World Bank Faces New Demands Outgoing President Sees Need for Developing Countries to Slash Excessive Defense Spending. INTERVIEW BARBER CONABLE
George D. Moffett III and Amy Kaslow, writers of The Christian Science Monitor, The Christian Science Monitor
AS he steps down from a five-year tour as president of the World Bank, Barber Conable surveys the state of the the world's poorest nations - the ones he has labored most to help.
"I believe their condition is better today than it would have been if we weren't here," he says of the giant lending institution that last year alone pumped over $6 billion into third world economies. "I think we gave them some reason for hope."
But behind this guardedly upbeat retrospective lies the grim reality of 1 billion people held in poverty by forces that threaten to overwhelm the Bank's limited capability to assist.
"Eight hundred fifty million poor people will be born into the developing world between now and 2000. That's nine out of every 10 people born," says Mr. Conable. "No issue poses such a crucial barrier to development."
Soaring birth rates have hit sub-Saharan Africa worst, overwhelming the modest economic growth achieved during the past few years. The result, says the former New York Congressman: 100 million more Africans will live in absolute poverty - that is, on less than $1 per day - by the end of the decade.
"It's pretty obvious that population must be addressed if poverty is to be significantly reduced," says Conable in a Monitor interview.
Conable became president of the World Bank in 1985 and retires on Aug. 30. He will be succeeded by Lewis Preston, former chairman of J. P. Morgan & Co.
The sagging economies in Africa and Latin America, plagued by high birth rates and huge external debts, have been the most formidable challenges the World Bank has had to cope with under Conable's leadership.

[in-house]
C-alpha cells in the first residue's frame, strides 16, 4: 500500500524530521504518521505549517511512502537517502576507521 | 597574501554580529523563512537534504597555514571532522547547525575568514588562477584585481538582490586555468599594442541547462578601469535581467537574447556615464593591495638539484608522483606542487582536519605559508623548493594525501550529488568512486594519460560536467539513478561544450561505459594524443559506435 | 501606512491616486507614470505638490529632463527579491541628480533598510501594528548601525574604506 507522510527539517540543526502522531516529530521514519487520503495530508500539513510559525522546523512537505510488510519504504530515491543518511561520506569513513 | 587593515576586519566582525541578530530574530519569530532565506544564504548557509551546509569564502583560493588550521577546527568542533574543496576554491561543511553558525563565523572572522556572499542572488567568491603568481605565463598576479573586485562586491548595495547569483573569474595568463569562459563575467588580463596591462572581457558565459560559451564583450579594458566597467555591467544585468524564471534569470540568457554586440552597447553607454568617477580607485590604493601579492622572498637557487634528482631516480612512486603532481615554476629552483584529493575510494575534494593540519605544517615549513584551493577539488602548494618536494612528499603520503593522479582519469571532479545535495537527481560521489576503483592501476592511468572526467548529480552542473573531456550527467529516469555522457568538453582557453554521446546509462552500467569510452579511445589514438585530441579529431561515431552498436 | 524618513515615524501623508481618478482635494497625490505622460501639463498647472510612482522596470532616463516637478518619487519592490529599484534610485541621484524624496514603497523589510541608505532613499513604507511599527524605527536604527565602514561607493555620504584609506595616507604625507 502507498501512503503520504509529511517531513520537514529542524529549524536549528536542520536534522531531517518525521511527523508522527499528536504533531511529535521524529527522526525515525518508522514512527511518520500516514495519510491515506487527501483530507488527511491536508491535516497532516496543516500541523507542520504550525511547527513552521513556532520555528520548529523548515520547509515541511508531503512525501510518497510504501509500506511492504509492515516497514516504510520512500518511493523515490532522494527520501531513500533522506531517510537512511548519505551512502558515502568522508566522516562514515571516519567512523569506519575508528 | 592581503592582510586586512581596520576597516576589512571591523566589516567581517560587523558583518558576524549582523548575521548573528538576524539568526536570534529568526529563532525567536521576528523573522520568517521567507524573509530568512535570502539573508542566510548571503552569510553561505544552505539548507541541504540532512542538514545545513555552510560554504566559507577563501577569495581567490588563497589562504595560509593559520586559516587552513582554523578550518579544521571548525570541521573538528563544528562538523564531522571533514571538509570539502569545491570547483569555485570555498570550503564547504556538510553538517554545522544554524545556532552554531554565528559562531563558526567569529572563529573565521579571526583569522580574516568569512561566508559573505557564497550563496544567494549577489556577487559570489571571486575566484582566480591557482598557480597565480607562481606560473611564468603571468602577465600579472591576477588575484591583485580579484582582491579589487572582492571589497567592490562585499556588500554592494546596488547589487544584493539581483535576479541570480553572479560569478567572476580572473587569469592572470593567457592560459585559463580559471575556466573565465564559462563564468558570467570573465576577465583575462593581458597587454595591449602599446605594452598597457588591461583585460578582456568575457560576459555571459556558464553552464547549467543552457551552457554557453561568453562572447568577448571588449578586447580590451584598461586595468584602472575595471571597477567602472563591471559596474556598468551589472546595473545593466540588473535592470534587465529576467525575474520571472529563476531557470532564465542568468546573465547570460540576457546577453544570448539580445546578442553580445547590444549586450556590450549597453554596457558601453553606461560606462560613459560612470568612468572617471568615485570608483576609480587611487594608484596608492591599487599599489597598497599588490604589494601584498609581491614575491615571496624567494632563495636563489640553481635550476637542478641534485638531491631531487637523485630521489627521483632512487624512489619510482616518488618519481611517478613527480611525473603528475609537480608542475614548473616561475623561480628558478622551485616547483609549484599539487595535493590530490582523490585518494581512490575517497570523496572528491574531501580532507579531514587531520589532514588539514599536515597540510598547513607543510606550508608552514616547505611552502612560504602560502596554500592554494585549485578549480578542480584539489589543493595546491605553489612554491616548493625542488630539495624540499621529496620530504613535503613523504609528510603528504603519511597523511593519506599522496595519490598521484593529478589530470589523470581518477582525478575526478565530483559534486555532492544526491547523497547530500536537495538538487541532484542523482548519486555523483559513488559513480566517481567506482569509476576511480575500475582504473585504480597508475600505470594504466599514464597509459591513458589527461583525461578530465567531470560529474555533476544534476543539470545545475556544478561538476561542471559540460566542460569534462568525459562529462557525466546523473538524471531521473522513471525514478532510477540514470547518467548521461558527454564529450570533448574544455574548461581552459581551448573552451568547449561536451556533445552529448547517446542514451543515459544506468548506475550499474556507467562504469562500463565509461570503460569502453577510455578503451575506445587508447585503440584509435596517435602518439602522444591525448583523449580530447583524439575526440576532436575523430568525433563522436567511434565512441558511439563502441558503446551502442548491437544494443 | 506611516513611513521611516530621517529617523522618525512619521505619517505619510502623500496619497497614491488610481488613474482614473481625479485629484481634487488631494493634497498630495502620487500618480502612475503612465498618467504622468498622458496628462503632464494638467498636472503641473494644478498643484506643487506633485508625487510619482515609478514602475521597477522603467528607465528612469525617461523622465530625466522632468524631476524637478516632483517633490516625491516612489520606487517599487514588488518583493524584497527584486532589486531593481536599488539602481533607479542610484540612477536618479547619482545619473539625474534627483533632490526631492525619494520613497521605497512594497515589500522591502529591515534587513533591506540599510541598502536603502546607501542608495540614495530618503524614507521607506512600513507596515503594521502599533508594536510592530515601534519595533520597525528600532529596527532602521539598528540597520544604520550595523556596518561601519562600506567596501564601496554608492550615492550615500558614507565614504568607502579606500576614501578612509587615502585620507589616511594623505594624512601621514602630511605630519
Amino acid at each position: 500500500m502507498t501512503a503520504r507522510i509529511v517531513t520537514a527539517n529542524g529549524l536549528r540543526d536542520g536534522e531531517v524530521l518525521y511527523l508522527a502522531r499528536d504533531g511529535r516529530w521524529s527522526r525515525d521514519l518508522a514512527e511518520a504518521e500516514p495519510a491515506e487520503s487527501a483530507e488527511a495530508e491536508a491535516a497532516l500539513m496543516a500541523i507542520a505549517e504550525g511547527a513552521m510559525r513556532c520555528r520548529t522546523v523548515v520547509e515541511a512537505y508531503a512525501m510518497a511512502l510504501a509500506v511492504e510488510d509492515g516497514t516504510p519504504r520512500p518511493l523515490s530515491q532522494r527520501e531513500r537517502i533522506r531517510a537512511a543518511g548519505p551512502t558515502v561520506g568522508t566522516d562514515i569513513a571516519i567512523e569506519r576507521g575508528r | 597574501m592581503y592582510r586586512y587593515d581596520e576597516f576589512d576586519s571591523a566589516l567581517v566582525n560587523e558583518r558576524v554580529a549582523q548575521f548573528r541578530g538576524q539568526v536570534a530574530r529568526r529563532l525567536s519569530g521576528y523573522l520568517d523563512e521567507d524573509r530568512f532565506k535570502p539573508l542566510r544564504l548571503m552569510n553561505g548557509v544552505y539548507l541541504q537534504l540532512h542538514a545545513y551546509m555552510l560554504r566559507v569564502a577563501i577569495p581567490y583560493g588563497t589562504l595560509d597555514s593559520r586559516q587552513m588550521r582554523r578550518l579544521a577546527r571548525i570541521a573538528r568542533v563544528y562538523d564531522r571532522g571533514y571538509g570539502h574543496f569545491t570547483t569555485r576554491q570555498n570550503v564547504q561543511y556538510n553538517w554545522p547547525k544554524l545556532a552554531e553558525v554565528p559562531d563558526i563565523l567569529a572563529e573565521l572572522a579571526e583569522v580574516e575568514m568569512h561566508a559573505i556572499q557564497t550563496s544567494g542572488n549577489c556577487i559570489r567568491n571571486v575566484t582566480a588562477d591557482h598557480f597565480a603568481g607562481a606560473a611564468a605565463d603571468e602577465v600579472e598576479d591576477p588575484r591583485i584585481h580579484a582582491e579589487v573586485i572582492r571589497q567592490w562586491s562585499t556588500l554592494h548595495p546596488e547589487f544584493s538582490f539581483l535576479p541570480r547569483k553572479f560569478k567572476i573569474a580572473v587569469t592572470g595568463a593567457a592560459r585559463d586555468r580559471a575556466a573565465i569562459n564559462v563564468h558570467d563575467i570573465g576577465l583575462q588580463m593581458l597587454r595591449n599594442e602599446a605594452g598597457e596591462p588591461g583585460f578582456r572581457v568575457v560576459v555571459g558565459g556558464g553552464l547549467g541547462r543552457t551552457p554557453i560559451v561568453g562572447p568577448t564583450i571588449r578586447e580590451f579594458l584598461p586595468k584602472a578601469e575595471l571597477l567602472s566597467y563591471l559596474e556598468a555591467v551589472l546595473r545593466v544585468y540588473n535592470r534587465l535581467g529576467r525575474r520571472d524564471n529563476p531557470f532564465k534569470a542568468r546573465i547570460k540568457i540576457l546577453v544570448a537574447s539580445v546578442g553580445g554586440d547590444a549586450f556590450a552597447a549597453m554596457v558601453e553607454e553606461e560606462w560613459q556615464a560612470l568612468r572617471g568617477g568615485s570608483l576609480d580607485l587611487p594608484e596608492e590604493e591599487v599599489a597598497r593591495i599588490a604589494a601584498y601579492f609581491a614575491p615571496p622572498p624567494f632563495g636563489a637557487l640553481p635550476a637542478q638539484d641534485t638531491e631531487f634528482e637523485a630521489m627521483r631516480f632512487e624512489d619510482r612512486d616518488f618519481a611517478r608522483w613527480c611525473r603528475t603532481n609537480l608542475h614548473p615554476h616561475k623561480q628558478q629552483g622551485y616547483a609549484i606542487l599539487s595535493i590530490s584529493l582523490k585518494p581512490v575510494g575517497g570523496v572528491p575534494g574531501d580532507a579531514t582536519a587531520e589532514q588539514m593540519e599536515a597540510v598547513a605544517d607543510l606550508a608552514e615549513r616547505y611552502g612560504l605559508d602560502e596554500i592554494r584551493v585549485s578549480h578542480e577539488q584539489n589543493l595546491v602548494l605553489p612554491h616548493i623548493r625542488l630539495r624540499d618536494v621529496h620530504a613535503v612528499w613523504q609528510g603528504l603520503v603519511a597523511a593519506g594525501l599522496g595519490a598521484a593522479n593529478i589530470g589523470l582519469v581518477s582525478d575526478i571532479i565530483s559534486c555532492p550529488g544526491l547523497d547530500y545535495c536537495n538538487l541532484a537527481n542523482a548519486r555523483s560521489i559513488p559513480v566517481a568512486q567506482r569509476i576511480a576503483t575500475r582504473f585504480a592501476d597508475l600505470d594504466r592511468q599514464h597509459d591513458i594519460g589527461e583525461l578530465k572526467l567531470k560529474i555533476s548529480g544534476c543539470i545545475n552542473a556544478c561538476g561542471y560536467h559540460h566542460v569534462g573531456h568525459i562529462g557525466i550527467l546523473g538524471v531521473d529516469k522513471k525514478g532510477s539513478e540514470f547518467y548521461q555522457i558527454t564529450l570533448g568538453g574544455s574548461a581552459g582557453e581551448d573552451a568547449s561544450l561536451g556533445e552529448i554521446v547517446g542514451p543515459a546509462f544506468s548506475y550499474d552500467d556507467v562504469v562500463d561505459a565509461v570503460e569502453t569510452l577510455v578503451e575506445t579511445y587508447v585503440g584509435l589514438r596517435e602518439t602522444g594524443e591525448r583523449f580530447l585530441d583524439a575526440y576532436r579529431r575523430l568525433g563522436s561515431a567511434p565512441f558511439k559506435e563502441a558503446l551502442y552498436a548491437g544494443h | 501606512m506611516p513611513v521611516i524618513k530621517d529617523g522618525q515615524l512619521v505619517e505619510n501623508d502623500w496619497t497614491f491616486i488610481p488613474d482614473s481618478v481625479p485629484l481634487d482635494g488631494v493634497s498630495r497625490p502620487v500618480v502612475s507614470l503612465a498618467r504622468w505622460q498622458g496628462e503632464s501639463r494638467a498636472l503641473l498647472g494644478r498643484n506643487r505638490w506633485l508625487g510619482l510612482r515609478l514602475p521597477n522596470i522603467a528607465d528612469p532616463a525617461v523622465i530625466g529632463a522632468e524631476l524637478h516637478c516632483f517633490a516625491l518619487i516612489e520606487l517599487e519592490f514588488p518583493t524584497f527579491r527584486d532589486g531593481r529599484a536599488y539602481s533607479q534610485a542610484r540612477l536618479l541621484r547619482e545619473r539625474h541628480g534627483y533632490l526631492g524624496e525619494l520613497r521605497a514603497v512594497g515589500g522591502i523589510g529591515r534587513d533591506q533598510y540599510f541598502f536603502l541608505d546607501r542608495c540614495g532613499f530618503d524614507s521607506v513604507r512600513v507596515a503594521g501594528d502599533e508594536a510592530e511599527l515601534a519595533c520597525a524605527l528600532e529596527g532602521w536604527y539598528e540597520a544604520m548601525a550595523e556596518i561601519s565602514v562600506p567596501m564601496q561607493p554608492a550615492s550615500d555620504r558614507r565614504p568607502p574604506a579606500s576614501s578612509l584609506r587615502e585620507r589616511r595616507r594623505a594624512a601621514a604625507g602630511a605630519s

But competition among countries for the money needed to alleviate poverty has grown far faster than the Bank's gradually expanding lending capacity, which now totals more than $22 billion.
In fact, the demands on the Bank have never been greater since its founding in 1945 to forge economic cooperation out of the havoc produced by World War II.
The newest call for World Bank support has come from the Soviet Union, where incipient economic reform has produced a huge demand for outside capital and technical expertise.
On Aug. 27 the Bank was expected to approve a $30 million trust fund to finance technical assistance for restructuring Soviet industries and creating a new financial sector. Conable expects the pool to expand with outside contributions.
"Our interest is in improving the quality of life there not through subsidizing consumption but by getting more efficient organization to permit economic growth," says Conable.
The collapse of the command economies of Central and Eastern Europe has created other new demands as seven nations in the region have initiated or renewed applications for membership in the world body. About 20 percent of the Bank's resources now go to former communist-bloc nations.
Conable says Czechoslovakia, Hungary, and Poland - the so-called "vanguard countries are at the forefront of market reforms. Poor nations in Asia and Africa say the diversion of Bank funds to hasten the transition from communism in Europe has hurt the Bank's ability to respond to their own more pressing needs.
The Bank was also called on to provide support to nations hard hit by the temporary increase in world oil prices caused by Iraq's invasion of Kuwait a year ago.
The Bank was a funnel for money raised internationally by a United States government-led Gulf Crisis Financial Coordination Group. Almost all of the crisis-affected countries, he says, are now "in pretty good shape."
Beyond the collapse of communism and one-shot crises like the Gulf war, there have been new demands of a different nature under Conable's tenure. …